Is it too early to take stock of 2015? The sight of Advent calendars at the grocery store (only a month until you can start eating a month's worth of stale chocolate!) has me thinking about last December and the wish I expressed then that I would infuse more genuine optimism into my ways and days this year.
How's that going? Not so great. But I think I've found maybe a better way of framing things.
This year has had its highlights: running the Boston Marathon, a couple of PRs in other races, starting a new job. Honoring Nate's birthday in August in ways that were meaningful to us. The heartwarming experience of running with wonderful friends and family at the Comer Children's Hospital Race for the Kids in October.
But what we most hoped for this year, to conceive again, has yet to happen. And after we've tried and failed and tried and failed for the better part of this year to get pregnant, I feel emotionally and sometimes spiritually exhausted. (And exhausting—Debbie Downer would like some good news to share.) It's not even that long of a time, I realize, but in the moment, when pregnancy doesn't happen, it feels like new heartbreak on top of grief. Cynicism and pessimism start to creep in, and that's not how or who I want to be. It's definitely not a sustainable way to be.
To update the story from last December: Early this year, we started preparations for IVF. But a few weeks before the marathon, we learned that Joe in fact isn't a carrier for the genetic disease we had been told that we were both carriers for—the reason we were pursuing IVF in the first place. That clarity (and our jaw-dropping shock) came courtesy of a second reading of test results —results that had been misread by the physician group I left midway through my pregnancy with Nate. My anger and disgust at the mistake and the great amount of stress it had caused us over the course of 14 months was ultimately trumped by relief: Joe and I could just try on our own to get pregnant without worry. What's more, our pre-IVF testing suggested we were all-systems-go. "You could have a baseball team if you wanted," my IVF physician said during one visit. If that doesn't make you feel like a winner on a Wednesday morning, nothing will.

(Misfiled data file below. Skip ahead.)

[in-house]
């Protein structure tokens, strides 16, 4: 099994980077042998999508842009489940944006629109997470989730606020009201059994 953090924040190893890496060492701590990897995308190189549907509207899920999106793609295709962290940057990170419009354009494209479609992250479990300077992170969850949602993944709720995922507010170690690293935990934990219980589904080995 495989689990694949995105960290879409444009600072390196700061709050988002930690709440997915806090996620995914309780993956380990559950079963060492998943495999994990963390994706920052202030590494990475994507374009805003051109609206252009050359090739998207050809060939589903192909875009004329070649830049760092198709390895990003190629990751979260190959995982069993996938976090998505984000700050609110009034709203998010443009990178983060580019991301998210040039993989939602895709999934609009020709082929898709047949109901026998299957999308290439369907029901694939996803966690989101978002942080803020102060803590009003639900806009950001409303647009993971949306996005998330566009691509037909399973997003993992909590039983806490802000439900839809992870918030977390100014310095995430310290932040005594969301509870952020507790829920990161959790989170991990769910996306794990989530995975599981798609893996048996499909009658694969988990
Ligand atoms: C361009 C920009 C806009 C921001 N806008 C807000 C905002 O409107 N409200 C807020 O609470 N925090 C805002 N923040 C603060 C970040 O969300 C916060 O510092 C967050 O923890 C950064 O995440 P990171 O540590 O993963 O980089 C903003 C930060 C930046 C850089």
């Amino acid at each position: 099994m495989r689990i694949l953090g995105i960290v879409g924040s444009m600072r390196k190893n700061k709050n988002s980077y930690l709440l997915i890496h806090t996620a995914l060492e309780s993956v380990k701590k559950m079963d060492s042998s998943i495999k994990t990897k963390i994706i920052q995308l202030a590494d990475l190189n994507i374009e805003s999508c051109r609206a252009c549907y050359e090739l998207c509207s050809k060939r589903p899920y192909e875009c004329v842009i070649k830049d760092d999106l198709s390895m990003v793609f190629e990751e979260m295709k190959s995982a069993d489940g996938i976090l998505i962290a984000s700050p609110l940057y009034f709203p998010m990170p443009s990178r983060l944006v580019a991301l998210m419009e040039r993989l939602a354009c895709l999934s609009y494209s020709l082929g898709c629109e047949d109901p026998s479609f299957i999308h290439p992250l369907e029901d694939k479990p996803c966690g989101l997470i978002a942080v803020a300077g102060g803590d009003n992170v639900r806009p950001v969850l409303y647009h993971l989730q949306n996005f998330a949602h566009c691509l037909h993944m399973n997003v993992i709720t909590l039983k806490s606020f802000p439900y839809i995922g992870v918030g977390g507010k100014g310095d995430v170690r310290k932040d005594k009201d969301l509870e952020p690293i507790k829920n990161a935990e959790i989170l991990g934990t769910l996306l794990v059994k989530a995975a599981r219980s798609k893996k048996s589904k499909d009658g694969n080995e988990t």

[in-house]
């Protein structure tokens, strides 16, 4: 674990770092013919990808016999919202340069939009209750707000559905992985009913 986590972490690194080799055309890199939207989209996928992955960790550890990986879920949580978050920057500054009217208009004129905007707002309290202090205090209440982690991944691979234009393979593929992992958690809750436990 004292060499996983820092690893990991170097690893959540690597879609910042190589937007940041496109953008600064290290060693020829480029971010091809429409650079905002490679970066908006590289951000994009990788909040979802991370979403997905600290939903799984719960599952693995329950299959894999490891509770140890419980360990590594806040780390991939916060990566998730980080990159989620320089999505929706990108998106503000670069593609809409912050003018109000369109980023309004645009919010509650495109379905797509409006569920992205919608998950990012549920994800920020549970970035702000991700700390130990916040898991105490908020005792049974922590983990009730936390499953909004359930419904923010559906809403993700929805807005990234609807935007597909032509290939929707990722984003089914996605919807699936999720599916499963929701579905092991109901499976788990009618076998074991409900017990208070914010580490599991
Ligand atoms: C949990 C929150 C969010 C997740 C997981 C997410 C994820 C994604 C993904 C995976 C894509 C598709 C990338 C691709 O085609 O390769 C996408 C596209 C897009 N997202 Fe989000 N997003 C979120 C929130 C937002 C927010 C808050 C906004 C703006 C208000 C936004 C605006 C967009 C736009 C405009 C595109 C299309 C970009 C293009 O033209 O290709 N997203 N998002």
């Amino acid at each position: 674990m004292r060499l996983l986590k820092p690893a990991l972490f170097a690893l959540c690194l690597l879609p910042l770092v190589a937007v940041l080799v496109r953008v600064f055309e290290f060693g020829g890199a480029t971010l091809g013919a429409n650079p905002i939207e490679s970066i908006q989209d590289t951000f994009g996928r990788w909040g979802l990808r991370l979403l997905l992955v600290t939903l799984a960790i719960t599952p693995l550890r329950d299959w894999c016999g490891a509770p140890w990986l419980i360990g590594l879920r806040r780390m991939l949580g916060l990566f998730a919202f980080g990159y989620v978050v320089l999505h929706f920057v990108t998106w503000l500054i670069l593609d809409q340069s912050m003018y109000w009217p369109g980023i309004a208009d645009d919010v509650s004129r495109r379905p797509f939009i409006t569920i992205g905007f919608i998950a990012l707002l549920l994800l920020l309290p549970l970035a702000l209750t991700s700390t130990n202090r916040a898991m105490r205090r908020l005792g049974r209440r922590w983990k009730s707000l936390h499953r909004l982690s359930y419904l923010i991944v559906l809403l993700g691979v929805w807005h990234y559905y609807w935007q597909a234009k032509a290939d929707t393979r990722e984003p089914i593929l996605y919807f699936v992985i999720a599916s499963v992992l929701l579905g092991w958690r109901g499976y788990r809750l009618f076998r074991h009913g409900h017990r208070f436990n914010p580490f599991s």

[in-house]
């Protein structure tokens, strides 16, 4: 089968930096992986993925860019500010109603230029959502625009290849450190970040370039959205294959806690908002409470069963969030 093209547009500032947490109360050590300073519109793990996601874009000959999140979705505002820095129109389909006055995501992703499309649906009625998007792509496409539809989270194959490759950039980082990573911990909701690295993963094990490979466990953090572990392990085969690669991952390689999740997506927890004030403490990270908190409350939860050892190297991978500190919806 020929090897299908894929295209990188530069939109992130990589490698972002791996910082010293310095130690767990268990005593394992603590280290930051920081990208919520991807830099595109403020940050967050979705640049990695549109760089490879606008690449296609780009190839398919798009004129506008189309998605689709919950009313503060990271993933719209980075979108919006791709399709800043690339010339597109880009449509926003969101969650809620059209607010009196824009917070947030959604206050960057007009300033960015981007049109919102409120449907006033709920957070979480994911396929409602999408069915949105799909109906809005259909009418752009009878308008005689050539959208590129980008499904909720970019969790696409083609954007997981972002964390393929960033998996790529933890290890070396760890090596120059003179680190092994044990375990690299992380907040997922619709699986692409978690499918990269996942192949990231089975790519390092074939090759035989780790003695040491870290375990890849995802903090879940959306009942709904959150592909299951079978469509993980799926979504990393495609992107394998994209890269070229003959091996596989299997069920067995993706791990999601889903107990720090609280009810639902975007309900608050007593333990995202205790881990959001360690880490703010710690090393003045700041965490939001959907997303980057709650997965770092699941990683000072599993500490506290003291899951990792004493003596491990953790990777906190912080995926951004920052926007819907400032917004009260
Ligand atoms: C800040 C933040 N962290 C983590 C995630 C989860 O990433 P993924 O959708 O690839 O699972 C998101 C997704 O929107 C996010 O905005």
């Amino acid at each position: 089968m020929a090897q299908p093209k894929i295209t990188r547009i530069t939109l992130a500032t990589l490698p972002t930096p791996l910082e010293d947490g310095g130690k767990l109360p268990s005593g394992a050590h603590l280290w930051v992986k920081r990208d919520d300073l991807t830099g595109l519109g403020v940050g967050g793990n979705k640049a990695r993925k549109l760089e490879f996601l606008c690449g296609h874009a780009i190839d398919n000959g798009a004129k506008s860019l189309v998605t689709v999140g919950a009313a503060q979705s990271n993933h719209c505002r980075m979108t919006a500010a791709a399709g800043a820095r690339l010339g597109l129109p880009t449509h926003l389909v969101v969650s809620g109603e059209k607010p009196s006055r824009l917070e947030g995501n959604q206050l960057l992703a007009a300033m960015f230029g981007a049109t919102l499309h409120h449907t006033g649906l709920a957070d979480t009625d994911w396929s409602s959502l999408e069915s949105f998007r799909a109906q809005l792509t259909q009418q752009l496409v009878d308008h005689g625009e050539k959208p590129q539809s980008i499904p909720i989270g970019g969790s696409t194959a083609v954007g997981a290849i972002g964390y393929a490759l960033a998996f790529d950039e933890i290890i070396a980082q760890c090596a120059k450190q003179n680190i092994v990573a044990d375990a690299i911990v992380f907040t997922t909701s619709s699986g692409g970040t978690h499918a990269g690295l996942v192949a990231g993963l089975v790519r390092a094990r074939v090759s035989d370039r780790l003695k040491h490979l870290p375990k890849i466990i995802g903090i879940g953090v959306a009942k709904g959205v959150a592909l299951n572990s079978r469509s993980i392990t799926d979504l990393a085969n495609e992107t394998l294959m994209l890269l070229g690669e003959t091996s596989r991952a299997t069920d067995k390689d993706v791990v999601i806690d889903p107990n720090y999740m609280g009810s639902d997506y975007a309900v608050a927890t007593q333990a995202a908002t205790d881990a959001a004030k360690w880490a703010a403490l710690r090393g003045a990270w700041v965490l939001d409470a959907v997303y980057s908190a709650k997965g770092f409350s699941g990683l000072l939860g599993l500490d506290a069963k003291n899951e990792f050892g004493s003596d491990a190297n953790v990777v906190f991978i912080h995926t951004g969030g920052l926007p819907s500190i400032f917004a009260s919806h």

Last month, though, Joe and I were back at the fertility center, developing a plan for trying to get help with getting pregnant.
We get farther and farther from the time when Nate was here, and though I am proud and honored to carry Nate in my heart always, the light I have sought of parenting a second child, Nate's little brother or sister, seems more distant than it did a year ago. I watch my friends and family members expand their families and see their kids grow, and I feel I am slipping farther behind. Lately, and more so than when I was staring down the holidays last year, I've found myself less eager to be around people and wishing they didn't have to be around me.
That's depression, and that's where I am 10 months into the year. I wish I were writing from the other side of it, from the made-it-through-this-episode-and-this-is-what-I-took-from-it side, but I'm not there yet. I am in the muddy thick of it. I know, though, that this isn't a place where I can stay stuck if I want to preserve relationships with the people and activities I care about.
I can't, or won't, fake a frame of mind I don't feel. But this is what I can do when optimism is in short supply: keep moving. Literally and figuratively. Spend time outside in the morning; make and keep social plans and other commitments; give myself some space and ask for it when I need it but recognize when it's time to get up, get out, go. That is hope in action, and in the moments in which I'm not feeling particularly hopeful, that's sufficient.
I go back to the comment that I've repeated from my former pastor, who's probably embarrassed that I quote him—"Courage is not so much something we feel as something we do." I'll appropriate that in this moment to optimism, too. Doing the things that matter to me—regardless of how I feel when I set out to do them—offers maybe my best chance for getting mentally unstuck.
Yesterday I signed up for a spring half-marathon. Life has to go on. I need to stay connected to things that matter to me and trust that things will be OK and I will be OK regardless of what does or doesn't happen by a certain time.
I am not where, a year ago, I hoped I would be today. And in the face of grief and disappointment, it is damn hard to feel optimistic sometimes. But in the muddy thick of things, I can and will keep moving.
• Christine LaFave Grace works as an editor and writer.
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